Wednesday, September 01, 2010
(Reflection of Ed Cazch grabbing his rain jacket as the rain begins while packrafting on the Kashwitna
Today is the first day of September. I am back in Lake Tahoe and the air is cool and breezy with the definitive feel of fall on the way. I know we are not quite there on the calendar, but I love fall and I couldn’t be more excited.
It is not that I like one season more than any other, but that I love every season and everything each one has to offer. I get a new but recognizable feeling each time my environment changes. My association of time and place allows old memories to resurface and somehow lend to the notion of creating new ones just as meaningful, or perhaps more so.
This reverence for the season started about a week and a half ago while on my last packrafting trip in Alaska. A new friend and I set out to cover four mountain passes and two rivers in three days over about 66-miles of backcountry terrain. It was an ambitious undertaking but most of it was above the tree line so we figured we would give it a shot. By cautionary procedure, we packed about 4 and a half days worth of food and also decided that if something was wrong or we just didn’t have enough time to complete the plan, we could always paddle the first river all the way out to a road.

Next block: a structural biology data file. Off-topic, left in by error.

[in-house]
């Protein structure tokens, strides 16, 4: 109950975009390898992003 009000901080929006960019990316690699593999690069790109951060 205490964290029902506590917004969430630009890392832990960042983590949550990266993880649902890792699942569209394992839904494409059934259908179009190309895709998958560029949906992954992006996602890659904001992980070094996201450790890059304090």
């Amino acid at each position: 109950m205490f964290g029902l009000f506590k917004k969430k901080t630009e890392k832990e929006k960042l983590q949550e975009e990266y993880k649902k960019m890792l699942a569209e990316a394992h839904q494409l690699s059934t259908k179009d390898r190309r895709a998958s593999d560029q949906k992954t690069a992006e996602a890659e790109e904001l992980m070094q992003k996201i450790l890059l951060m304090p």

It turned out to be a pretty demanding trip and in the end, we did need one more day. With my friend’s looming work schedule and my Alaskan exit on the horizon we ended up paddling out of the first river. I can’t say we weren’t disappointed, but it was still an amazing trip.
Hiking above tree line for the majority of the endeavor (though we still had our share of bushwacking), I noticed the moss and lichen already transitioning in color. They were not in their full array of purple, yellow and red yet, but they were well on their way.
It was cool, sometimes rainy and sometimes sunny. I thought about crisp mornings and the season’s first fire in the fireplace. I thought about riding bikes through crunching leaves with my younger brother and about drinking my Mom’s famous Russian Tea. It felt like fall.
I have since left Alaska for a quick trip to Mexico to witness the wedding of one of my long-time best friends. It was a great celebration with most of my core pals from a time and life long gone. As with the changing of the seasons, old memories resurfaced and we enjoyed them as they were, knowing we would all leave to create new ones, hopefully just as meaningful.
Congratulations Ryan and Jen. May your old and new memories flow together as you embark on this new journey. I love you guys!
(Ed Cazch working his way out of one of the many valleys we crossed to get to the Kashwitna River,
(Myself and Ed Cazch taking cover under boulders during a storm.)
(Drying gear and cooking breakfast at camp before the next looming storm.)
(Mt. Jefferson at sunset. This is why I always, always, always reserve a window seat.)
(Classic travel moment. My flight landed 10 minutes after the last shuttle to South Lake Tahoe.
Closed Shuttle office behind me. Spent the night at a Casino.)
(Long-time pal Ryan Harris foregoing the Mayan ruins for some bouldering the day before his wedding.)
- Posted by Trevor Clark
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